According to our results, higher levels of fat bloom occurred in the chocolate sample without CBR (chocolate containing 100% CB, CBCH), compared with other chocolate samples. However, among the chocolates containing enzymatic interesterified sample (EIS) at various levels of 10%, 15% and 20%, the chocolate sample containing 10% of EI (EICH) showed lower fat bloom development during storage period (20 days). The results of polymorphic structure evaluation using X-ray diffractometer (XRD) showed new β-crystalline form with the XRD pattern close to that of β-VI and the m.p. appeared similar to β-V in CB. Also, XRD pattern of EIS showed β′-crystalline form in this sample. Presence of two crystalline forms (β and β′) in the EICH revealed that, adding 10% of the CBR prepared in the current study to chocolate formulation had probably no adverse effect on β-crystal formation in the chocolate sample.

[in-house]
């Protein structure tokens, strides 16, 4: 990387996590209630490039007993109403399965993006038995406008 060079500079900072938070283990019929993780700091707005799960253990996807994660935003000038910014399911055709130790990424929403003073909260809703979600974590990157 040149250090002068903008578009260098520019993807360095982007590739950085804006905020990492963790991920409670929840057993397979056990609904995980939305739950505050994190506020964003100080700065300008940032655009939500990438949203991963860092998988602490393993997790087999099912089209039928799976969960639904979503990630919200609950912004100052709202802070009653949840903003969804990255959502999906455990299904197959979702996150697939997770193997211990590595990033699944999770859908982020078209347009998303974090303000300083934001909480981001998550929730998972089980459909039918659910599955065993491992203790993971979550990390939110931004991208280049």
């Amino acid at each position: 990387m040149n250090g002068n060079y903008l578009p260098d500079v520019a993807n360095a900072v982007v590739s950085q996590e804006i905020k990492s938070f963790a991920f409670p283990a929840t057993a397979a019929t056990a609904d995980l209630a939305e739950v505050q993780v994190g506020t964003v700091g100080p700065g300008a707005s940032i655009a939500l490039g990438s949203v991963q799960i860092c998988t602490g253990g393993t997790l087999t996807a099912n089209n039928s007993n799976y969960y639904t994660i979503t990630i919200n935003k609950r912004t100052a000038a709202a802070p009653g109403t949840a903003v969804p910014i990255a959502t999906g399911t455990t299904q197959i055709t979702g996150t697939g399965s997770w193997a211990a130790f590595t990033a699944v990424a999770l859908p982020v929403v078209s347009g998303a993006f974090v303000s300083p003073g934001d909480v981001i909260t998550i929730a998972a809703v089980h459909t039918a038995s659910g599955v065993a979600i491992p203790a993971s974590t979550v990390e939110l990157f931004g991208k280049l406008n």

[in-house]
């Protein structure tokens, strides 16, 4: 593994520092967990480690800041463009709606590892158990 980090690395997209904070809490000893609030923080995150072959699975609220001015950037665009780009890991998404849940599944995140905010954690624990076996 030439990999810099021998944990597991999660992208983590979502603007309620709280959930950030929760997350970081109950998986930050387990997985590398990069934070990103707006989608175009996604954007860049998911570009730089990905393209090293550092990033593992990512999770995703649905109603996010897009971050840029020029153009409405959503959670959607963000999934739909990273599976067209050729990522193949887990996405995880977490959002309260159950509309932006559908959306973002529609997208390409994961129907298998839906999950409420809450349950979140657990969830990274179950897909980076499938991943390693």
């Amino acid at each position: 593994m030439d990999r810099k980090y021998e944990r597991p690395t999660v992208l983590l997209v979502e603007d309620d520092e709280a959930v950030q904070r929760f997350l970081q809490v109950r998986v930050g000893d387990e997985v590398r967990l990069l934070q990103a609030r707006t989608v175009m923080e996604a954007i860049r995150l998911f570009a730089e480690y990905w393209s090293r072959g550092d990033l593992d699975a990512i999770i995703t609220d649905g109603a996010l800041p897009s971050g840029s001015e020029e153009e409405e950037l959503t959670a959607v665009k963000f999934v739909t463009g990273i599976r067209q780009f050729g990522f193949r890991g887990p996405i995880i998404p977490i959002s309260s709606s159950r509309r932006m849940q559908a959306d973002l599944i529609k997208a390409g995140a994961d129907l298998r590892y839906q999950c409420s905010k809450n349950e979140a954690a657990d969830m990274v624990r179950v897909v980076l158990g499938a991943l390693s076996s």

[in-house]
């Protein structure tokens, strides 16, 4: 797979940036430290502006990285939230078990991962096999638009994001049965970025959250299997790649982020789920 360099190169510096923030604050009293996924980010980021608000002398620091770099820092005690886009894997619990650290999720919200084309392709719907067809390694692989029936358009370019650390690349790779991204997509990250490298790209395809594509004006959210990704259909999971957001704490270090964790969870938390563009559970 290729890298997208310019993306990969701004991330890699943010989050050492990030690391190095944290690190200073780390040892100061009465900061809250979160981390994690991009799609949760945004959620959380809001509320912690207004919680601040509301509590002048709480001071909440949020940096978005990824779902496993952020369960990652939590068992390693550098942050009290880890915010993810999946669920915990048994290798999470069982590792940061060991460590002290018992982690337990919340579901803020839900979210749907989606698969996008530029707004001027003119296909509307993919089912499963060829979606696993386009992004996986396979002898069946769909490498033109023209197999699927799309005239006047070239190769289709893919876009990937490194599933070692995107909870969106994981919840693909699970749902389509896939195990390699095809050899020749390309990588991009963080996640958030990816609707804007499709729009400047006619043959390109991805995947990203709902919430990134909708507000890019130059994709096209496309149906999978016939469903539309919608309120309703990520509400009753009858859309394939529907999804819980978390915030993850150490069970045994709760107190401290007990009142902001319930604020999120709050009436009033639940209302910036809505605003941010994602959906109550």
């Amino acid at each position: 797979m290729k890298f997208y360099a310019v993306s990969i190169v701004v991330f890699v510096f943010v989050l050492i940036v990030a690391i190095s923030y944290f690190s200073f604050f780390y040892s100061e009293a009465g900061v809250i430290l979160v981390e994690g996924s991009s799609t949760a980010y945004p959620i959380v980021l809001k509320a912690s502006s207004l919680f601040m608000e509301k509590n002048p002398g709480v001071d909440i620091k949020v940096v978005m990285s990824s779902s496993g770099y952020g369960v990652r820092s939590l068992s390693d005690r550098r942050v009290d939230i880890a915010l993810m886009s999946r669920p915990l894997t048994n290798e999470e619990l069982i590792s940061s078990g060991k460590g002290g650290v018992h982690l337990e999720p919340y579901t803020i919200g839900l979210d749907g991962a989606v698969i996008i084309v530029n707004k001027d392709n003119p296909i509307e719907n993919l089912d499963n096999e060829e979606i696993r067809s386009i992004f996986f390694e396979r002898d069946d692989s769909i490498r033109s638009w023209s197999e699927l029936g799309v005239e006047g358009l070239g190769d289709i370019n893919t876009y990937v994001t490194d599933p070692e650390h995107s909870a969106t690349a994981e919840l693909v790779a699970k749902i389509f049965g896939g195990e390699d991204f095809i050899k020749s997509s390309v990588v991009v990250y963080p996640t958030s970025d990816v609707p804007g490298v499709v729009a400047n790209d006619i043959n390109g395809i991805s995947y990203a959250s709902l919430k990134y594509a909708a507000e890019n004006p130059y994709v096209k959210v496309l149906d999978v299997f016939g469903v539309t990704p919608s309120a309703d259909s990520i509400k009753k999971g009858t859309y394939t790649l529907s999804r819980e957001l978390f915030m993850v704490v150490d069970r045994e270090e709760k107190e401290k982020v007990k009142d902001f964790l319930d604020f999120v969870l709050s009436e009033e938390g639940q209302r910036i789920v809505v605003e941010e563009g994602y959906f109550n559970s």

Fat bloom is a physical defect that during storage appears as dusty white spots or as a white film on the chocolate surface (Loisel et al., 1998; Sonwai and Rousseau, 2006). This defect is a major concern to chocolate industry because it makes the visual and textural quality of the product undesirable to consumer (Schenk and Peschar, 2004). Although fat bloom has been studied extensively for many years, the blooming mechanism is not clearly understood (Walter and Camillon, 2001; Smith et al., 2007). Nevertheless, it is now accepted that bloom occurs through polymorphic transition of CB (Guthrie et al., 2005; Smith et al., 2007). Polymorphism is defined as the ability of a substance to exist in more than one crystalline form in a crystal lattice (Oh and Swanson, 2006). This polymorphism, is a critical step in chocolate making, and has been studied extensively in the last century (Wille and Lutton, 1966; Chapman et al., 1971; Malssen et al., 1996; Schenk and Peschar, 2004). Several techniques such as differential scanning colorimetery, light microscopy, pulsed nuclear magnetic resonance, and X-ray diffractometer (XRD) have been used to determine polymorphic structures of lipids (Guthrie et al., 2005). Among these methods, XRD is a powerful tool, which provides direct structural information for identifying the types of crystals (Malssen et al., 1996; Langevelde et al., 2001; Schenk and Peschar, 2004; Guthrie et al., 2005). The technique shows at least five different crystalline forms with different characteristic patterns; γ, α, β′ and β (V, VI), in CB (Figure 1). In high quality chocolates, CB is crystallised in the β-V form. However, β-VI is the most stable polymorph and the transition of β-V to β-VI is one of the important theories in fat bloom formation (Wille and Lutton, 1966; Bricknell and Hartel, 1998; Graef et al., 2005; Khan and Rousseau, 2006). It is known that production parameters and storage conditions, including poor tempering, incorrect cooling methods, presence of soft fats in the centers of chocolates, warm storage conditions, and addition of fats as CBRs, can cause fat bloom formation in the chocolate formulation (Walter and Camillon, 2001; Lonchampt and Hartel, 2006). Due to CB’s unique physico-chemical properties, resulting from its symmetrical triacylglycerol species (TAGS, more than 85% of POP, POS and SOS), it is one of the most important ingredients in chocolate formulations (Foubert et al., 2003; Khan and Rousseau, 2006). As only a few countries cultivate cocoa beans, the price of CB is one of the highest among all commercial fats and oils. Therefore, industries are looking for CBRs (Zaidul et al., 2006; Liu et al., 2007). In recent years, enzymatic production of CBRs from lower value fats or oils is the subject of many investigations (Khumalo et al., 2002; Kurvinen et al., 2002; Osborn and Akoh, 2002; Abigor et al., 2003).